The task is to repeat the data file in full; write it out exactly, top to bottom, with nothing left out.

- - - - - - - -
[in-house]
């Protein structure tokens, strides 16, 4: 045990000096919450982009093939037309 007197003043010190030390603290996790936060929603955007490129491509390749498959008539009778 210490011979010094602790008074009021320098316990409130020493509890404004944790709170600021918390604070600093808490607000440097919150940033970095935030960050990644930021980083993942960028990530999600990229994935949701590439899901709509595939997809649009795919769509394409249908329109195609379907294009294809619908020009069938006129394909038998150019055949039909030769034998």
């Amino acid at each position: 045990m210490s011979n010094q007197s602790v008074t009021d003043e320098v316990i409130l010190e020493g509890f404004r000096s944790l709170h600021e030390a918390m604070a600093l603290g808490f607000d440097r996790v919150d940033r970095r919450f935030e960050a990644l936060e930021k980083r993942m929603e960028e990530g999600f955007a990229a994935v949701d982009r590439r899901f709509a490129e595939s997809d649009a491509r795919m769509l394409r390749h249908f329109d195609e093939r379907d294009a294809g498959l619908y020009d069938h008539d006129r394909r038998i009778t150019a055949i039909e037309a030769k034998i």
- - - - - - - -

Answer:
[in-house]
């Protein structure tokens, strides 16, 4: 045990000096919450982009093939037309 007197003043010190030390603290996790936060929603955007490129491509390749498959008539009778 210490011979010094602790008074009021320098316990409130020493509890404004944790709170600021918390604070600093808490607000440097919150940033970095935030960050990644930021980083993942960028990530999600990229994935949701590439899901709509595939997809649009795919769509394409249908329109195609379907294009294809619908020009069938006129394909038998150019055949039909030769034998």
């Amino acid at each position: 045990m210490s011979n010094q007197s602790v008074t009021d003043e320098v316990i409130l010190e020493g509890f404004r000096s944790l709170h600021e030390a918390m604070a600093l603290g808490f607000d440097r996790v919150d940033r970095r919450f935030e960050a990644l936060e930021k980083r993942m929603e960028e990530g999600f955007a990229a994935v949701d982009r590439r899901f709509a490129e595939s997809d649009a491509r795919m769509l394409r390749h249908f329109d195609e093939r379907d294009a294809g498959l619908y020009d069938h008539d006129r394909r038998i009778t150019a055949i039909e037309a030769k034998i």